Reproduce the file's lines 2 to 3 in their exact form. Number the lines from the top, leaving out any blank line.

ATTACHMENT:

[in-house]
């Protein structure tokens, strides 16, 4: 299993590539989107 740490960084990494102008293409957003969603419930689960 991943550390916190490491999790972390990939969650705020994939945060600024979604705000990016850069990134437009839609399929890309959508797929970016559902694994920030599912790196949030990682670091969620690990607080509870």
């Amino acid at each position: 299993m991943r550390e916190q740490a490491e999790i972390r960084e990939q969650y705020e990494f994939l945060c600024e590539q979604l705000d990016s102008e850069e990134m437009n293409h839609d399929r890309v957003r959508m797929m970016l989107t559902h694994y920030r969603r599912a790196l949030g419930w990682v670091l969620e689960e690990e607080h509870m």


């Protein structure tokens, strides 16, 4: 299993590539989107 740490960084990494102008293409957003969603419930689960 991943550390916190490491999790972390990939969650705020994939945060600024979604705000990016850069990134437009839609399929890309959508797929970016559902694994920030599912790196949030990682670091969620690990607080509870």
């Amino acid at each position: 299993m991943r550390e916190q740490a490491e999790i972390r960084e990939q969650y705020e990494f994939l945060c600024e590539q979604l705000d990016s102008e850069e990134m437009n293409h839609d399929r890309v957003r959508m797929m970016l989107t559902h694994y920030r969603r599912a790196l949030g419930w990682v670091l969620e689960e690990e607080h509870m």